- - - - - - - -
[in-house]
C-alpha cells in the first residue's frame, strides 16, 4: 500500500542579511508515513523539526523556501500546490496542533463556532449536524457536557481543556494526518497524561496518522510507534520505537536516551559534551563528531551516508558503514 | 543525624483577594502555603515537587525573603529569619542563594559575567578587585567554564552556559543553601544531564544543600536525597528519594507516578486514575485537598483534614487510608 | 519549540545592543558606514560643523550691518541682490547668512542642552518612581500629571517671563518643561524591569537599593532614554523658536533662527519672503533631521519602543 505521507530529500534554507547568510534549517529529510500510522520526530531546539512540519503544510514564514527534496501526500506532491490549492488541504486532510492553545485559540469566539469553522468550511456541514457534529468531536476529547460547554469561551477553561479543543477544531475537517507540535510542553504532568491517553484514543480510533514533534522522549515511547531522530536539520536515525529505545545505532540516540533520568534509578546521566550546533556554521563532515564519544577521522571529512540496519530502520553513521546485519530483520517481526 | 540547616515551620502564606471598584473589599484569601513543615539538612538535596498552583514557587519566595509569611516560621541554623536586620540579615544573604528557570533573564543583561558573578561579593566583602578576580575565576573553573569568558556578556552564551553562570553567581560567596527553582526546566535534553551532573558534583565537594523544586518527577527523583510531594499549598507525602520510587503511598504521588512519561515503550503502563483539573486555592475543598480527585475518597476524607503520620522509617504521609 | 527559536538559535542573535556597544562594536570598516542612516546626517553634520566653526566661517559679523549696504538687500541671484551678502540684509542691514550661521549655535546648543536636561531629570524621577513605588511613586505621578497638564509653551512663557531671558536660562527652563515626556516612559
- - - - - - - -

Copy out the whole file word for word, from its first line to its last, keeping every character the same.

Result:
[in-house]
C-alpha cells in the first residue's frame, strides 16, 4: 500500500542579511508515513523539526523556501500546490496542533463556532449536524457536557481543556494526518497524561496518522510507534520505537536516551559534551563528531551516508558503514 | 543525624483577594502555603515537587525573603529569619542563594559575567578587585567554564552556559543553601544531564544543600536525597528519594507516578486514575485537598483534614487510608 | 519549540545592543558606514560643523550691518541682490547668512542642552518612581500629571517671563518643561524591569537599593532614554523658536533662527519672503533631521519602543 505521507530529500534554507547568510534549517529529510500510522520526530531546539512540519503544510514564514527534496501526500506532491490549492488541504486532510492553545485559540469566539469553522468550511456541514457534529468531536476529547460547554469561551477553561479543543477544531475537517507540535510542553504532568491517553484514543480510533514533534522522549515511547531522530536539520536515525529505545545505532540516540533520568534509578546521566550546533556554521563532515564519544577521522571529512540496519530502520553513521546485519530483520517481526 | 540547616515551620502564606471598584473589599484569601513543615539538612538535596498552583514557587519566595509569611516560621541554623536586620540579615544573604528557570533573564543583561558573578561579593566583602578576580575565576573553573569568558556578556552564551553562570553567581560567596527553582526546566535534553551532573558534583565537594523544586518527577527523583510531594499549598507525602520510587503511598504521588512519561515503550503502563483539573486555592475543598480527585475518597476524607503520620522509617504521609 | 527559536538559535542573535556597544562594536570598516542612516546626517553634520566653526566661517559679523549696504538687500541671484551678502540684509542691514550661521549655535546648543536636561531629570524621577513605588511613586505621578497638564509653551512663557531671558536660562527652563515626556516612559